Still, these fictions cannot be so simply dismissed and they do have a material reality of their own. For this reason, it is a mistake to even refer to them as fictions. It is in this connection that Whitehead becomes potentially valuable. here my thoughts are scattered, so I’ll try to mark some placeholders for future thought and discussion. Writing of the purpose of philosophy, Whitehead remarks that,

The explanatory purpose of philosophy is often misunderstood. Its business is to explain the emergence of the more abstract things from the more concrete things. It is a complete mistake to ask how concrete particular fact can be built up out of universals. The answer is, ‘In no way.’ The true philosophic question is, How can concrete fact exhibit entities abstract from itself and yet participated in by its own nature? (20)

The point here is not to dismiss the abstractions, but to show how they are generated out of more basic elements that he refers to as “actual occasions”. In short, for Whitehead these generalities are themselves real. Nor are they simply cognitions. They can themselves be things. These unities and abstractions generated out of actual occasions are themselves actual occasions. As Whitehead will write a couple pages later, “…in the becoming of an actual entity, the potential unity of many entities in a disjunctive diversity– actual and non-actual –[that] acquires the real unity of the one actual entity; so that the actual entity is the real concrescence of many potentials” (22). By “concresence”, Whitehead intends something like an assemblage or a drawing together of a plurality. “…[T]he ‘production of novel togetherness’ is the ultimate notion embodied in the term ‘concresence.’ These ultimate notions of ‘production of novelty’ and of ‘concrete togetherness’ [i.e., a constellation] are inexplicable either in terms of higher universals or in terms of the components participating in the concrescence” (21-22). By contrast, this reference to a “disjunctive diversity” might be taken to refer to the manner in which the elements of this concresence can enter into a variety of different assemblages which themselves “concress” in different and divergent ways. These elements are disjunctive in the sense that they are not bound in one single harmonious unity. For instance, one and the same person can be a part of a political movement and their place of employment, contributing to the two higher unities in very different ways; indeed, ways that can even come into conflict with one another.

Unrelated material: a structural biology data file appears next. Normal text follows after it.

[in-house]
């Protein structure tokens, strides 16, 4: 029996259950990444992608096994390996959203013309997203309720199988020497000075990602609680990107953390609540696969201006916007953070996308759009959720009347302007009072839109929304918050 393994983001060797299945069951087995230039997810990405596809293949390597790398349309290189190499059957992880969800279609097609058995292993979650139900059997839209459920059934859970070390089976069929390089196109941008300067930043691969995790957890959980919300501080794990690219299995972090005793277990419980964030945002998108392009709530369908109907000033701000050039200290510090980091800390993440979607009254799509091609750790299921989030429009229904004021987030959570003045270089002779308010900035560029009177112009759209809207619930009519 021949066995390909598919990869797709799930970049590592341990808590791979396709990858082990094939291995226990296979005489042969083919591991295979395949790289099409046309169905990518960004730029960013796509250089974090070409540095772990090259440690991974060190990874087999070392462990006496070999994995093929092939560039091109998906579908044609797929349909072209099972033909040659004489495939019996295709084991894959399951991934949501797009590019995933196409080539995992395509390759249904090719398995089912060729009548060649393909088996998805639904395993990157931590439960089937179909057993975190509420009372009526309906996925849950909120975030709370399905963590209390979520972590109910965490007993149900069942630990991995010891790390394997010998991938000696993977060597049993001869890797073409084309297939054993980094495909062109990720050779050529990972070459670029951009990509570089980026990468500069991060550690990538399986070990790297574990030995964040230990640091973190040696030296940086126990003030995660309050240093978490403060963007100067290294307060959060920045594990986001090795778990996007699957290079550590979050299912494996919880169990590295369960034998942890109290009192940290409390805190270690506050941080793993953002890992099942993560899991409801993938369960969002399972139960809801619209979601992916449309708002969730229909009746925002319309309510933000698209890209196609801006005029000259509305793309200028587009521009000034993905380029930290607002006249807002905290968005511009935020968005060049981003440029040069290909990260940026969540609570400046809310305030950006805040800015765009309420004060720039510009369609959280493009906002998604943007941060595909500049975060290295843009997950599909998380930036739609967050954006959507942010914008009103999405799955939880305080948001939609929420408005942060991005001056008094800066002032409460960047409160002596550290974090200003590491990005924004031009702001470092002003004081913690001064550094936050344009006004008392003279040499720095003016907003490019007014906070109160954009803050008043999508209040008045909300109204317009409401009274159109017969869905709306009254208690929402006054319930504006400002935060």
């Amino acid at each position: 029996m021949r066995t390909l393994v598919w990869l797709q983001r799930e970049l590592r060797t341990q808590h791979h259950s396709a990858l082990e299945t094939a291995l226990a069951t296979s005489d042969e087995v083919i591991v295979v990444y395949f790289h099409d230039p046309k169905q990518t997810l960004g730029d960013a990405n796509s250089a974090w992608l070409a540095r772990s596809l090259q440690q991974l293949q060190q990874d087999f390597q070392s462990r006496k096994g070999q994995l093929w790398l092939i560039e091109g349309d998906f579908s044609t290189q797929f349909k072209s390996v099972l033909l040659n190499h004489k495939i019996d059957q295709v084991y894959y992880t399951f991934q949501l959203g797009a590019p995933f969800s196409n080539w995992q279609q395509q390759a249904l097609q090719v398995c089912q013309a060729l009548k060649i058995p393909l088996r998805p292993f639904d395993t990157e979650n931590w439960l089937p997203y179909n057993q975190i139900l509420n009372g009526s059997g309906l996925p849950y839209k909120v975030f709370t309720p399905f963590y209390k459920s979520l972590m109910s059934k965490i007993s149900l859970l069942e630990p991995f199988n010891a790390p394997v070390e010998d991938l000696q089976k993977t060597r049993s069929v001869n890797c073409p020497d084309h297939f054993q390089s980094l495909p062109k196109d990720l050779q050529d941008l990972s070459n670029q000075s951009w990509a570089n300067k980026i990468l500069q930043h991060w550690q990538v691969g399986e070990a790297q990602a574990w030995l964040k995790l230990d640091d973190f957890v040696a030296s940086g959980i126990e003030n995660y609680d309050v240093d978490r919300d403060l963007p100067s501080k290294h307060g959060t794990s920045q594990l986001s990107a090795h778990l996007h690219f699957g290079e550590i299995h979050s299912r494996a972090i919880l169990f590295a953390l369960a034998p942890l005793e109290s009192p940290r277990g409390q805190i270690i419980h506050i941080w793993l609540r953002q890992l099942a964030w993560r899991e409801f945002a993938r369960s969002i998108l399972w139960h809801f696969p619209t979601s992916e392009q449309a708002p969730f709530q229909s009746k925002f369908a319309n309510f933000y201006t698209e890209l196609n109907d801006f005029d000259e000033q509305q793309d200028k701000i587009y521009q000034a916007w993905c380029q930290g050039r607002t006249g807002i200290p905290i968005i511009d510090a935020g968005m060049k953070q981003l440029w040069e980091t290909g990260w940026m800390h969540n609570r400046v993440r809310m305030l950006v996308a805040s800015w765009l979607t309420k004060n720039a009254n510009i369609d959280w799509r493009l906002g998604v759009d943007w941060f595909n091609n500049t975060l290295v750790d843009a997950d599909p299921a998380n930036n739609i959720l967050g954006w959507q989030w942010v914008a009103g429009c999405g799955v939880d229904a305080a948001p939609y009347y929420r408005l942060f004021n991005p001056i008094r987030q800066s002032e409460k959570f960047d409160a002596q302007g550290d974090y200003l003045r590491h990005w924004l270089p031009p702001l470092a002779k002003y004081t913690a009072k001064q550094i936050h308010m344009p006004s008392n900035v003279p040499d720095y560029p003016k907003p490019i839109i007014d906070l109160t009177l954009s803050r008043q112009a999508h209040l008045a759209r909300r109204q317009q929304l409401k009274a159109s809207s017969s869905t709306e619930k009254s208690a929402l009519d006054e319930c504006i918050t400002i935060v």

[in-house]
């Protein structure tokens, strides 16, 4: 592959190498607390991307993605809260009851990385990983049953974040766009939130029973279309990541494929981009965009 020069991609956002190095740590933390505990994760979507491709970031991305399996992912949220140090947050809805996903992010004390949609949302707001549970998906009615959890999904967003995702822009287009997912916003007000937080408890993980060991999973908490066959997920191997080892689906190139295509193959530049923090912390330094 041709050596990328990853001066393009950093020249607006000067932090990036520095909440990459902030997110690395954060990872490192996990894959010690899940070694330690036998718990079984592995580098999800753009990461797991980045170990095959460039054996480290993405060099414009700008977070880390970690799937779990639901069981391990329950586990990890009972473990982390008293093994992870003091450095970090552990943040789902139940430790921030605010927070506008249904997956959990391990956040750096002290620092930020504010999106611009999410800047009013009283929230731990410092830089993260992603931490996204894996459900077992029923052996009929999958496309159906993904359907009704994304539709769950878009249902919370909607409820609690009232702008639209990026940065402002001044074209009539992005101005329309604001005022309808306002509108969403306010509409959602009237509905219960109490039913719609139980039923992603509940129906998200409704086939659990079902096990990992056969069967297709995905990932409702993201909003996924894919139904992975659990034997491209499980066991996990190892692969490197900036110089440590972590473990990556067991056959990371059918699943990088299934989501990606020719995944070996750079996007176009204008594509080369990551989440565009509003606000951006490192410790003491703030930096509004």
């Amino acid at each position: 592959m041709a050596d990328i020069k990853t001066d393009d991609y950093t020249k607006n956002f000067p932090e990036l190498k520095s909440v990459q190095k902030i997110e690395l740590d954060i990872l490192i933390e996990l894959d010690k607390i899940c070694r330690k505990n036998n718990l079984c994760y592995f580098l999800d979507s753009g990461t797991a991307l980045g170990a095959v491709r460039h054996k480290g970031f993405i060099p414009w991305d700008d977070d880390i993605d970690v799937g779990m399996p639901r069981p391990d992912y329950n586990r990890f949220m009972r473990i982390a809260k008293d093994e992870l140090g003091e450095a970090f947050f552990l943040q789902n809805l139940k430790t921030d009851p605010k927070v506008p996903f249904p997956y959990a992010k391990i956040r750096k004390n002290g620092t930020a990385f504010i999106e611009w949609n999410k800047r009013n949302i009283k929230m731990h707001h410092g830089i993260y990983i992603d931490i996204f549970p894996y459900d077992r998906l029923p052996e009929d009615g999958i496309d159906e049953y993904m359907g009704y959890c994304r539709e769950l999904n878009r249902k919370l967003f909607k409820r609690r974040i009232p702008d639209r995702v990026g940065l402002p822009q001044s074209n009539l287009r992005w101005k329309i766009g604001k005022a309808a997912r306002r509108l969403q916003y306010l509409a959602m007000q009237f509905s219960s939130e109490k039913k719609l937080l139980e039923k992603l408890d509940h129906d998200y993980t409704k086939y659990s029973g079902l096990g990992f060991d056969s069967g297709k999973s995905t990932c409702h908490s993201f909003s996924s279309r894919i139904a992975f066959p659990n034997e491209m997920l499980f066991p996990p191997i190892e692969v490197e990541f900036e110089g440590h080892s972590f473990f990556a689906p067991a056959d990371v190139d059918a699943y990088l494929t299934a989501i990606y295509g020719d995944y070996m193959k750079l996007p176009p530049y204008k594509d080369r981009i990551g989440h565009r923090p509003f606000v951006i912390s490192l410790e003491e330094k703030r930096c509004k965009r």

In a way that resonates well with N.Pepperell’s remarks, a few pages earlier Whitehead observes that,

Philosophy is the self-correction by consciousness of its own initial excess of subjectivity. Each actual occasion contributes to the circumstances of its origin additional formative elements deepening its own peculiar individuality… An actual individual, of such higher grade, has truck with the totality of things by reason of its sheer actuality; but it has attained its individual depth of being by a selective emphasis limited to its own purposes. The task of philosophy is to recover the totality obscured by the selection.